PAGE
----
Observability Powered by SQL: Understand Your Systems Like Never Before With OpenTelemetry Traces and PostgreSQL

Given that observability is an analytics problem, it is surprising that the current state of the art in observability tools has turned its back on the most common standard for data analysis broadly used across organizations: SQL. Good old SQL could bring some key advantages: it’s surprisingly powerful, with the ability to perform complex data analysis and support joins; it’s widely known, which reduces the barrier to adoption since almost every developer has used relational databases at some point in their career; it is well-structured and can support metrics, traces, logs, and other types of data (like business data) to remove silos and support correlation; and finally, visualization tools widely support it. ... You're probably thinking that observability data is time-series data that relational databases struggle with once you reach a particular scale. Luckily, PostgreSQL is highly flexible and allows you to extend and improve its capabilities for specific use cases. TimescaleDB builds on that flexibility to add time-series superpowers to the database and scale to millions of data points per second and petabytes of data.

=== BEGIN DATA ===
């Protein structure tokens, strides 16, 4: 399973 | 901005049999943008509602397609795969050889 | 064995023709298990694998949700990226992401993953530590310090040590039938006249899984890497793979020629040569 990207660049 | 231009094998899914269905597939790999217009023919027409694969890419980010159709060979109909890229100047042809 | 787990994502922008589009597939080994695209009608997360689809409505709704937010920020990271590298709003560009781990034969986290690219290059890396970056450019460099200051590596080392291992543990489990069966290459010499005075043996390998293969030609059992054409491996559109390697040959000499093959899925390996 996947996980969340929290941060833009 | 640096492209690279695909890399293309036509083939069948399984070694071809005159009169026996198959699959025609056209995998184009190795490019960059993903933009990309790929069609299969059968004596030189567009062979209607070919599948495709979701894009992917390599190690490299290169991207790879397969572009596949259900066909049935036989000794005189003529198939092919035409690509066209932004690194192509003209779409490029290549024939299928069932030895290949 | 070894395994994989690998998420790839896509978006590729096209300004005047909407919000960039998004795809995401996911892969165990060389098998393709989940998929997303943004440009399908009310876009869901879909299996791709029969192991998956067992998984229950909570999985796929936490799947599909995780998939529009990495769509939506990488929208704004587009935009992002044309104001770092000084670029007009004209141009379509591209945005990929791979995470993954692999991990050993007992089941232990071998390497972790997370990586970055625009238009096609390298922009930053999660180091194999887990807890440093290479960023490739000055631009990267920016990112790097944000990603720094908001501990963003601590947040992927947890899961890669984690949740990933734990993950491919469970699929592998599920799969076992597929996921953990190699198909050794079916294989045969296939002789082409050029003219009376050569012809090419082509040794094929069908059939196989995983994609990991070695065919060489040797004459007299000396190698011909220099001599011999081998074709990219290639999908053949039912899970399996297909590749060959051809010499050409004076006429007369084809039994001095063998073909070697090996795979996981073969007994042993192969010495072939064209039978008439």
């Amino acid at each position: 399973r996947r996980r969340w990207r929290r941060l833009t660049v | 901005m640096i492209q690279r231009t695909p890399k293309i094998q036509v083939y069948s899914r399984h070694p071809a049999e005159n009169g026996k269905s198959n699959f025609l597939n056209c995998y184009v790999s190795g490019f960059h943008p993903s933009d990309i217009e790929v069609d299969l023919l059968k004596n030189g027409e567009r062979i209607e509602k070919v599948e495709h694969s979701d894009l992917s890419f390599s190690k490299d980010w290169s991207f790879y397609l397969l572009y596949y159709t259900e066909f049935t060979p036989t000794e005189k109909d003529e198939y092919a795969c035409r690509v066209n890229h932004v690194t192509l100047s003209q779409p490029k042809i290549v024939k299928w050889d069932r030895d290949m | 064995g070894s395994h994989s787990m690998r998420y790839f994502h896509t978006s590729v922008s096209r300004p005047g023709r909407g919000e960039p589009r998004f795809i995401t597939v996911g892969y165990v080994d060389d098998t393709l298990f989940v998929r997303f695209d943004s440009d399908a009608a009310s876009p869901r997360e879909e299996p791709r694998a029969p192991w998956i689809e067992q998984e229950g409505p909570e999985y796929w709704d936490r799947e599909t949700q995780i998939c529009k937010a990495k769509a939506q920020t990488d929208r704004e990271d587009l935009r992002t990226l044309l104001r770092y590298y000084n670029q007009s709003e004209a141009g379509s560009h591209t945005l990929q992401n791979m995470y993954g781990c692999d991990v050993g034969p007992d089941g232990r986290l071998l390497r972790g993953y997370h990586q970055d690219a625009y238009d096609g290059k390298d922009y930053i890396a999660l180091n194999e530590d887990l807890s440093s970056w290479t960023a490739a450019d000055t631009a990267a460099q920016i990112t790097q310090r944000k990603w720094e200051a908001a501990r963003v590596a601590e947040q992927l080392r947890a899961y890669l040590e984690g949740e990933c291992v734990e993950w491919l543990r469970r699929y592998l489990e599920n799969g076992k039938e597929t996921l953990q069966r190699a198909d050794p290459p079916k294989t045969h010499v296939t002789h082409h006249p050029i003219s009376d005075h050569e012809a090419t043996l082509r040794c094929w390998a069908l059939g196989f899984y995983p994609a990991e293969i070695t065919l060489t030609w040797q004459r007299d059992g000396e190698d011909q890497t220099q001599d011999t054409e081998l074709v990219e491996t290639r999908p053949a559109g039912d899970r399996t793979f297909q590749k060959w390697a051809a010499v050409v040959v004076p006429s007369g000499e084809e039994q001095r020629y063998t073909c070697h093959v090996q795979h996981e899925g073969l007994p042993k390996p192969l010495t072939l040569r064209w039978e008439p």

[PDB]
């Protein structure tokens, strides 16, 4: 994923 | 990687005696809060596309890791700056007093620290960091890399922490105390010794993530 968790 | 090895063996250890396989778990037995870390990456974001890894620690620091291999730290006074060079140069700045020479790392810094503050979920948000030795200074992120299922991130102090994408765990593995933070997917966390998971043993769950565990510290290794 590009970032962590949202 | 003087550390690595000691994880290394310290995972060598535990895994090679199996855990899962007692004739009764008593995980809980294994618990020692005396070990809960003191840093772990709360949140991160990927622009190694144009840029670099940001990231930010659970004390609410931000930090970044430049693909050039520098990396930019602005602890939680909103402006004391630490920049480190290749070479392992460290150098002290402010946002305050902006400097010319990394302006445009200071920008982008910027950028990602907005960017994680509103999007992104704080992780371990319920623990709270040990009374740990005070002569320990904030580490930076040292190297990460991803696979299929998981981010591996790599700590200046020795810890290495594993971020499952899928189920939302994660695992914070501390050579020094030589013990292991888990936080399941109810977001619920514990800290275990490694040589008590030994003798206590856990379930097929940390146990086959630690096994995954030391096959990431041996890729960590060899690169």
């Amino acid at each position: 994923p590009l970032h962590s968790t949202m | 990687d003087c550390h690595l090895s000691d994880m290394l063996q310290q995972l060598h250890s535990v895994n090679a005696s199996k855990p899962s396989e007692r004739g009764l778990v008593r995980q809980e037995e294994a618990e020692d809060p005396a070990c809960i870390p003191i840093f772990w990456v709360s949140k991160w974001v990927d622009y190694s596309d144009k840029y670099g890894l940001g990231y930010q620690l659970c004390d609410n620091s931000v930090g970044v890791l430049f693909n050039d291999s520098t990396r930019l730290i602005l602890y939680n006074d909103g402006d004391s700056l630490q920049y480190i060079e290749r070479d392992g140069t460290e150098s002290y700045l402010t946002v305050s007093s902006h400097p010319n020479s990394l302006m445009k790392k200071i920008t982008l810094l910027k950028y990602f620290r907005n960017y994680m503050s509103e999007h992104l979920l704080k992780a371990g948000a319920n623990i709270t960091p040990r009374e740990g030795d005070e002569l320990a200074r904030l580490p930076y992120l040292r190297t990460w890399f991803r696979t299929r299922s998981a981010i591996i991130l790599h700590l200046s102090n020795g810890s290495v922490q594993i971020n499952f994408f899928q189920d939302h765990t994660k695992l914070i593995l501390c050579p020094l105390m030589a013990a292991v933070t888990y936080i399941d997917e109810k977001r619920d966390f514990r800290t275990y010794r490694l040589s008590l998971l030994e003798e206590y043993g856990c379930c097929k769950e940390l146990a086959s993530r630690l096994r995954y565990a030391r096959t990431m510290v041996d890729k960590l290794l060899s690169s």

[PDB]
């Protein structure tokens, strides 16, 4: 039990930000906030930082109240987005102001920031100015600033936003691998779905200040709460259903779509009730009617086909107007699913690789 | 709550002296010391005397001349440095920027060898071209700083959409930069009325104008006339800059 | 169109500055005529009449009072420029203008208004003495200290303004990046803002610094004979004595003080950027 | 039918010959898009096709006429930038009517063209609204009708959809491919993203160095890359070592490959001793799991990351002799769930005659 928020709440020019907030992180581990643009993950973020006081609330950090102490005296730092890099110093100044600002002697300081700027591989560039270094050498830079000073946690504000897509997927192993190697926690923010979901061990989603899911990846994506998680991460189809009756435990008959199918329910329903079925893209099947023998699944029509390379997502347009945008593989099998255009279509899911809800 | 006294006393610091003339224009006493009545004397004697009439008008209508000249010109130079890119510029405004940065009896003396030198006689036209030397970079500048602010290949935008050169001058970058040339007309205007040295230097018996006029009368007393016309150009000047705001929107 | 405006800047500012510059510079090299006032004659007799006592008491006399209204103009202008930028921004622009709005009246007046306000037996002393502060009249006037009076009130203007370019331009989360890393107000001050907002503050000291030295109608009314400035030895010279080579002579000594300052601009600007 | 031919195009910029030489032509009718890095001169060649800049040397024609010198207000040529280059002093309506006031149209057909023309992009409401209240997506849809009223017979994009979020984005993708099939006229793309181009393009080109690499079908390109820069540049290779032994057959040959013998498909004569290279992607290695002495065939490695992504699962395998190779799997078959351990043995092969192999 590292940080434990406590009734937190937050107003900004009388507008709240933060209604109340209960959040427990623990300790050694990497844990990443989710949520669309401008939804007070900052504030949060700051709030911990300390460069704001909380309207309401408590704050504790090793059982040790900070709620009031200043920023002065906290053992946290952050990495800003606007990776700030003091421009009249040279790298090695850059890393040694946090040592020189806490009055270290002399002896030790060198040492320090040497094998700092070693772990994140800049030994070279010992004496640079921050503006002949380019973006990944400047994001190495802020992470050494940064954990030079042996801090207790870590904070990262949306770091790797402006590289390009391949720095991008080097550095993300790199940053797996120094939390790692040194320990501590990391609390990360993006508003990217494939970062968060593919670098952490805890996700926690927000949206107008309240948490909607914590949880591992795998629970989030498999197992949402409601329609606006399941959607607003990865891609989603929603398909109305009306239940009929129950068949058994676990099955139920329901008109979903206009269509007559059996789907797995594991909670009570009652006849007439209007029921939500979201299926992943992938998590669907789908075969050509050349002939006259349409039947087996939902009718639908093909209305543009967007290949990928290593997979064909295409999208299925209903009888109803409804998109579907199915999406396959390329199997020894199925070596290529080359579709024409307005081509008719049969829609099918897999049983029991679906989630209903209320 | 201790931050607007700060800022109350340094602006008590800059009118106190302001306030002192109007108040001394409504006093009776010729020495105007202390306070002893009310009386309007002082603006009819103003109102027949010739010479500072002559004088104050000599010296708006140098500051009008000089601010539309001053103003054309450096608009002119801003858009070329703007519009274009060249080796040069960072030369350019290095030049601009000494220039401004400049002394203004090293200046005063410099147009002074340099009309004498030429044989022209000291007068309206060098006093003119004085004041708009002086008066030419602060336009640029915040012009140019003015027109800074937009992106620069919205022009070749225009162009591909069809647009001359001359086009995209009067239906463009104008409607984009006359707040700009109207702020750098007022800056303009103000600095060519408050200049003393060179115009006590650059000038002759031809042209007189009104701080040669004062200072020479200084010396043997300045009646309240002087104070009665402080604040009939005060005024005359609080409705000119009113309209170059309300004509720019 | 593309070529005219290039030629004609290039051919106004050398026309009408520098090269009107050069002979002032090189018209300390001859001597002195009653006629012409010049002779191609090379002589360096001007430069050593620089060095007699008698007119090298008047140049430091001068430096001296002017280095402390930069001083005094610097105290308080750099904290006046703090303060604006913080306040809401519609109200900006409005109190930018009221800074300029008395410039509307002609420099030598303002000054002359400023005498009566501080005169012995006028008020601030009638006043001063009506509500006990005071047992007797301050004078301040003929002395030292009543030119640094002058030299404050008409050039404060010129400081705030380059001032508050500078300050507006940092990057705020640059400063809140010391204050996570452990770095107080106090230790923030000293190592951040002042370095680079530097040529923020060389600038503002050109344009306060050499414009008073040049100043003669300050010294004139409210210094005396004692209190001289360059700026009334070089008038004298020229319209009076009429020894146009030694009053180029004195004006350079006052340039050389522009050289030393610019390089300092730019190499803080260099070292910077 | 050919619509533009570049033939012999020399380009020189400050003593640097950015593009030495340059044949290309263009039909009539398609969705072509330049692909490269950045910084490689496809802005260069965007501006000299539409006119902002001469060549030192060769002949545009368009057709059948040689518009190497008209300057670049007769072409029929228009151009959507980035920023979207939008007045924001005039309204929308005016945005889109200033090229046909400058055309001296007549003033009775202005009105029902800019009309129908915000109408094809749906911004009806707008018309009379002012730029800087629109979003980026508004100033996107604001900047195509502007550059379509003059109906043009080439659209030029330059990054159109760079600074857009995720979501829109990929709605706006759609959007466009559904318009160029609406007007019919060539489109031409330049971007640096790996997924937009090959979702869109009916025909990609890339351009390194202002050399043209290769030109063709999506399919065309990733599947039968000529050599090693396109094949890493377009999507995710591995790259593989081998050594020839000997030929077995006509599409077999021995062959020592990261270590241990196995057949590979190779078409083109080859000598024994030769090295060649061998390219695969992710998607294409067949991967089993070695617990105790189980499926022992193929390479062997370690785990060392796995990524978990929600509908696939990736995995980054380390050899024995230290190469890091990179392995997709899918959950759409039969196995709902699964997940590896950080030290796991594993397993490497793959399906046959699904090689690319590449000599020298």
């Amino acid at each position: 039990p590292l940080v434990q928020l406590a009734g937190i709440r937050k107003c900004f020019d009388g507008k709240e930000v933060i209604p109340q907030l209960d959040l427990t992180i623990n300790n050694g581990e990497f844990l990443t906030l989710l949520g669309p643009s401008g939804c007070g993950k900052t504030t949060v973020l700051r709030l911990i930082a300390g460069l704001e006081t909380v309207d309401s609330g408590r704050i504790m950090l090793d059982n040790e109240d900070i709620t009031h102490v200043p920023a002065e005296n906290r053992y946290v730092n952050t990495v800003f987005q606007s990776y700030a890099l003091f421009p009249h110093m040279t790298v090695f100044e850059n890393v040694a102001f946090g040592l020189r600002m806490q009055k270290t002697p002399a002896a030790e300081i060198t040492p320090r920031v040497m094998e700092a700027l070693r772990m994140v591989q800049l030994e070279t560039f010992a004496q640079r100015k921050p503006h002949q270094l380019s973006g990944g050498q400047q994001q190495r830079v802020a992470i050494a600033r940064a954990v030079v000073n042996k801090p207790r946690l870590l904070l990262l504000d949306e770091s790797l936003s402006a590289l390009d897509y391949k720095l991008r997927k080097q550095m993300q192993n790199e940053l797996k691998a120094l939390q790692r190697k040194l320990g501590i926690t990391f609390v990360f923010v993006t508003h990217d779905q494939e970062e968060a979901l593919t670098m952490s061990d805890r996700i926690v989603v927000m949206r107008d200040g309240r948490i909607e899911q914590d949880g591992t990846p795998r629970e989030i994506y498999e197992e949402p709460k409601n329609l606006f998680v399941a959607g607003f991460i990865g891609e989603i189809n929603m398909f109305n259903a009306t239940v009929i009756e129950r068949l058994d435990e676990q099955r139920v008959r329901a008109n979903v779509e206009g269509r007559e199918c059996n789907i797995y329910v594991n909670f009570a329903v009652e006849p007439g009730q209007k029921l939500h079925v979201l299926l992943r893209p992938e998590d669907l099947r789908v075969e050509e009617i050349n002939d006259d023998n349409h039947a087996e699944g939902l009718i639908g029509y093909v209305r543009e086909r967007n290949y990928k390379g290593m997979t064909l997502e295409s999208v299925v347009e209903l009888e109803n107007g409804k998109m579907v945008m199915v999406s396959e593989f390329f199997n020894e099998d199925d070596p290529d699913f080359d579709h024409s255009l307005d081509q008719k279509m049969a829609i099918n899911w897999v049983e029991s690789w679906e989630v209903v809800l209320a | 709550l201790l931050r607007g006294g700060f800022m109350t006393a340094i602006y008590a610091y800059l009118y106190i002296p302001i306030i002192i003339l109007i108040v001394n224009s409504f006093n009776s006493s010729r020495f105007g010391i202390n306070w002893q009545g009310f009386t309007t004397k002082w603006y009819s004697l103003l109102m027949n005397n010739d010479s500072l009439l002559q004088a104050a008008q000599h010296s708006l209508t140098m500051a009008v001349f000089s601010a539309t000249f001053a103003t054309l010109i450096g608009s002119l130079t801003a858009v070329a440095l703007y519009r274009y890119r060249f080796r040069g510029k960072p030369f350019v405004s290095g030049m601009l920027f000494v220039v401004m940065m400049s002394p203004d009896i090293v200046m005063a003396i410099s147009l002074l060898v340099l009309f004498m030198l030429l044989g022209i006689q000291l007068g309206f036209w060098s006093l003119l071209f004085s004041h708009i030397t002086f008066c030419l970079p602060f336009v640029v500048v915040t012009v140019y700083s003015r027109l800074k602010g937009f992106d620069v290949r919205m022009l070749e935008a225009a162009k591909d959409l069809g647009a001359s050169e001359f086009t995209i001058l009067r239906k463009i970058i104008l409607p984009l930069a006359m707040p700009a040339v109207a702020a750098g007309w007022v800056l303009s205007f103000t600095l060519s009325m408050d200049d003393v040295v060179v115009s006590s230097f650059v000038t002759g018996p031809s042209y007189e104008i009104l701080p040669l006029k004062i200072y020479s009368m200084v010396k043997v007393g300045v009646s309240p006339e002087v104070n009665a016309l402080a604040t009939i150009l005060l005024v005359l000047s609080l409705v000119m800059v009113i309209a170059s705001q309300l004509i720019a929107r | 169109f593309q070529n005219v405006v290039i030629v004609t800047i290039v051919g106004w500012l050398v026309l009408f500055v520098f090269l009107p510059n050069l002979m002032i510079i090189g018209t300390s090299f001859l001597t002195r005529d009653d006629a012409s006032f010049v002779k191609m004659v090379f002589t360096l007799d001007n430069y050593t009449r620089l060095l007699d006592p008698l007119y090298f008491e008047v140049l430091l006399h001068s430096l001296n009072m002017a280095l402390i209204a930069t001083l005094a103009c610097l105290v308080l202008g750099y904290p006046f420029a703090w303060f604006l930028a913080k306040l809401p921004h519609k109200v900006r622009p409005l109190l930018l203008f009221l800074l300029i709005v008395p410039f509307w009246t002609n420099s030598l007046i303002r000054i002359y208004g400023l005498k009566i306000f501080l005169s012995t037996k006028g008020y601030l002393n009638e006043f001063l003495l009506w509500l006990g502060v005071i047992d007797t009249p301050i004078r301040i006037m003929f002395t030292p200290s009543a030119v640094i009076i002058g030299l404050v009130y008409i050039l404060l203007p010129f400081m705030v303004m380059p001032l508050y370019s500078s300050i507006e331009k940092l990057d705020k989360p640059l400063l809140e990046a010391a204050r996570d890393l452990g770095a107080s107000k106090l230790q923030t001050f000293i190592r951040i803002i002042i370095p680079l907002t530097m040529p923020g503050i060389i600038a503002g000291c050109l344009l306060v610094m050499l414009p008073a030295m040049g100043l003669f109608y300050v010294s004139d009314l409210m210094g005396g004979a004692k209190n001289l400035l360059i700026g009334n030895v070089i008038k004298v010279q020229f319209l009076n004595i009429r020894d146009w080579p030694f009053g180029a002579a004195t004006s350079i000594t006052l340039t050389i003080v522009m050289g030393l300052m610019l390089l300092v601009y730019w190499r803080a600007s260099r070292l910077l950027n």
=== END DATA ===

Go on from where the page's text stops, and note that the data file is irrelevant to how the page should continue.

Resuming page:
Why cyber security can’t just say “no“

Ultimately, IT security is all about keeping the company safe from damages — financial damages, operational damages, reputational and brand damages. You’re trying to prevent a situation that not only will harm the company’s well-being, but also that of its employees. That is why we need to explain the actual threats and how incidents occur. Explain what steps can be taken to lower the chances and impact of those incidents occurring and show them how they can be part of that. People love learning new things, especially if it has something to do with their daily work. Explain the tradeoffs that are being made, at least in high-level terms. Explain how quickly convenience, such as running a machine as an administrator, can lead to abuse. Not only will the companies appreciate you for your honesty, but they will have the right answer the next time the question comes up. They’ll think along the constraints and find new ways of adding value to the business, while removing factors from their daily work that might result in one less incident down the line.

Quote for the day:

"Real leadership is being the person others will gladly and confidently follow." -- John C. Maxwell